Parents' Guide to

True and the Rainbow Kingdom

By Emily Ashby, Common Sense Media Reviewer

age 4+

Whimsical world's heroine helps her friends solve problems.

True and the Rainbow Kingdom Poster Image

A Lot or a Little?

What you will—and won't—find in this TV show.

Community Reviews

age 3+

Based on 23 parent reviews

age 3+

Not the worst but misses some easy opportunities

My 4 year LOVES the music and colors. The humor is harmless; she thinks Bartleby the cat is hilarious. I like True's approach to problem-solving by reviewing what she knows about the problem, identifying the obstacles and using resources to save the day. I desperately wish there was more diversity in the cast (all of the humans are assumed to be white) and more variety in the character development (Grizelda is always irredeemably bratty, Z is always unflappably wise, etc). At the end of the show we try to talk about what True learned and it's always a bit of a miss which signals to me that, while the show is fun and benign, she's not actually getting anything good out of it either. There are better ways to use her time but it's not the worst.
1 person found this helpful.
age 5+

Junk food por little girls

I totally agree with the previous opinion titled "junk food". Visually: overstimulating (colours,speed,fast scenes and dialogues). Messages:just fast food for the mind. I wish our little children could enjoy the cartoons like Miyazaki ones (Totoro,Ponyo,Nicky with apprentice)
1 person found this helpful.

Is It Any Good?

Our review:
Parents say (23):
Kids say (13):

True's magical power has less to do with the Wishing Tree and more to do with her knack for illustrating the value of effective problem solving. She takes great care in naming the problem and contemplating a possible solution before visiting the Wishing Tree and asking for additional help. What's more, even as the anthropomorphic wishes hop into action at critical times in the process, none can do the job alone; it requires a combination of them plus True's patient guidance to achieve the required effect. The resulting theme? Solutions aren't always simple to predict, but a little perseverance goes a long way.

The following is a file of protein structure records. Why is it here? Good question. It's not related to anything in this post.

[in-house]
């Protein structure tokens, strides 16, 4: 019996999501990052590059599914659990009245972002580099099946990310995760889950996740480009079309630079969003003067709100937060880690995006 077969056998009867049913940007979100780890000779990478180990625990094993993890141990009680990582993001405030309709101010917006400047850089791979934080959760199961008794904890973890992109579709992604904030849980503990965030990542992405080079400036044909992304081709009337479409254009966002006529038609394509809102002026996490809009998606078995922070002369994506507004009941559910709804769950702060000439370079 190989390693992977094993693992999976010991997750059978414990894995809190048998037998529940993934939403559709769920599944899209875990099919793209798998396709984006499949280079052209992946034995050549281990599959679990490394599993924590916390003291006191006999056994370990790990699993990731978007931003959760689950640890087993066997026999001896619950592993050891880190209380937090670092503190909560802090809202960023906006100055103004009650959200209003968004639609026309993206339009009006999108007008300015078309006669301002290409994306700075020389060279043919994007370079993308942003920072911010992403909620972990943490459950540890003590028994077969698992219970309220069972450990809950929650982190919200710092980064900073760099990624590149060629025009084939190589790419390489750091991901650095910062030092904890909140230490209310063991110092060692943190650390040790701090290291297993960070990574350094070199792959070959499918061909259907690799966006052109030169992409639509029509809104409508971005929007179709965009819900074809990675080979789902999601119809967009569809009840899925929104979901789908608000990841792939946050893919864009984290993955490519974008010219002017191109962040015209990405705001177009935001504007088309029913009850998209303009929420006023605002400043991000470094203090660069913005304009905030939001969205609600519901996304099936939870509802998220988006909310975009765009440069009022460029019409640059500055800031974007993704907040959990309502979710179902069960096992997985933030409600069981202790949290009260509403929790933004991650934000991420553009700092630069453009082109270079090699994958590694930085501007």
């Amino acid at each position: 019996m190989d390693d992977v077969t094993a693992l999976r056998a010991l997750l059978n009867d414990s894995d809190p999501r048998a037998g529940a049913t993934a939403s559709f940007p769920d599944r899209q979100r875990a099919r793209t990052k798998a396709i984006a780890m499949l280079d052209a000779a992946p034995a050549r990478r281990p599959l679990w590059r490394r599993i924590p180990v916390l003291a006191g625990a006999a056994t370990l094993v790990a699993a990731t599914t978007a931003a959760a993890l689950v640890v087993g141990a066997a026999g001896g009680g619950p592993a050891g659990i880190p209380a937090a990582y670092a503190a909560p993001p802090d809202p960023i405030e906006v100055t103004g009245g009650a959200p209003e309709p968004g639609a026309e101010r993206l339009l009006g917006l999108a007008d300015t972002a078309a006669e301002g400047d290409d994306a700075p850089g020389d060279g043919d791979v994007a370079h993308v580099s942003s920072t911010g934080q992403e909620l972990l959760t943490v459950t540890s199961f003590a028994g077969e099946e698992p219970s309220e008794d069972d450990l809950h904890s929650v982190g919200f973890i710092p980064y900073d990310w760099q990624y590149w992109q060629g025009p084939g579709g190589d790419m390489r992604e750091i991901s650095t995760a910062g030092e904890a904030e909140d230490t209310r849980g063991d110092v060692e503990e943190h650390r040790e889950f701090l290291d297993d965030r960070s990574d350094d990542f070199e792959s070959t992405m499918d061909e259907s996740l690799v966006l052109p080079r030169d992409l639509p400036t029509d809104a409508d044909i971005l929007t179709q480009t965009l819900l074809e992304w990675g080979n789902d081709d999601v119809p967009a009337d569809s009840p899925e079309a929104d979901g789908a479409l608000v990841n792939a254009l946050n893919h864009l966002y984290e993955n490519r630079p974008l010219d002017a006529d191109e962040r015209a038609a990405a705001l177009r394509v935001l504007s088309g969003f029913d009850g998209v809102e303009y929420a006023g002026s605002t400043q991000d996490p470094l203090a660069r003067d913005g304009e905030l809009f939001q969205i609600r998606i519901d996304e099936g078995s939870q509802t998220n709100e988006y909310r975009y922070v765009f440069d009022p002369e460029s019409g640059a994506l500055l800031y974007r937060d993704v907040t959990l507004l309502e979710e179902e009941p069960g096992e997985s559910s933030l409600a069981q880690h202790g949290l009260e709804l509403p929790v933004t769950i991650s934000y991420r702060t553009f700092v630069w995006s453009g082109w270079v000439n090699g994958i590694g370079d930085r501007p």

But as kids aren't likely to seek out a show for this kind of quality content, True and the Rainbow Kingdom wins them over with its visual appeal, humor, and thoughtful characters. Everything in Rainbow Kingdom lives up to its name with vibrant colors, and there's much creativity in the inhabitants' unorthodox shapes and sizes. Even True's antithetical peer, Grizelda (Anna Bartlam), serves a vital purpose in this colorful world, reminding kids of the results of negative traits like selfishness.

TV Details

Did we miss something on diversity?

Research shows a connection between kids' healthy self-esteem and positive portrayals in media. That's why we've added a new "Diverse Representations" section to our reviews that will be rolling out on an ongoing basis. You can help us help kids by suggesting a diversity update.

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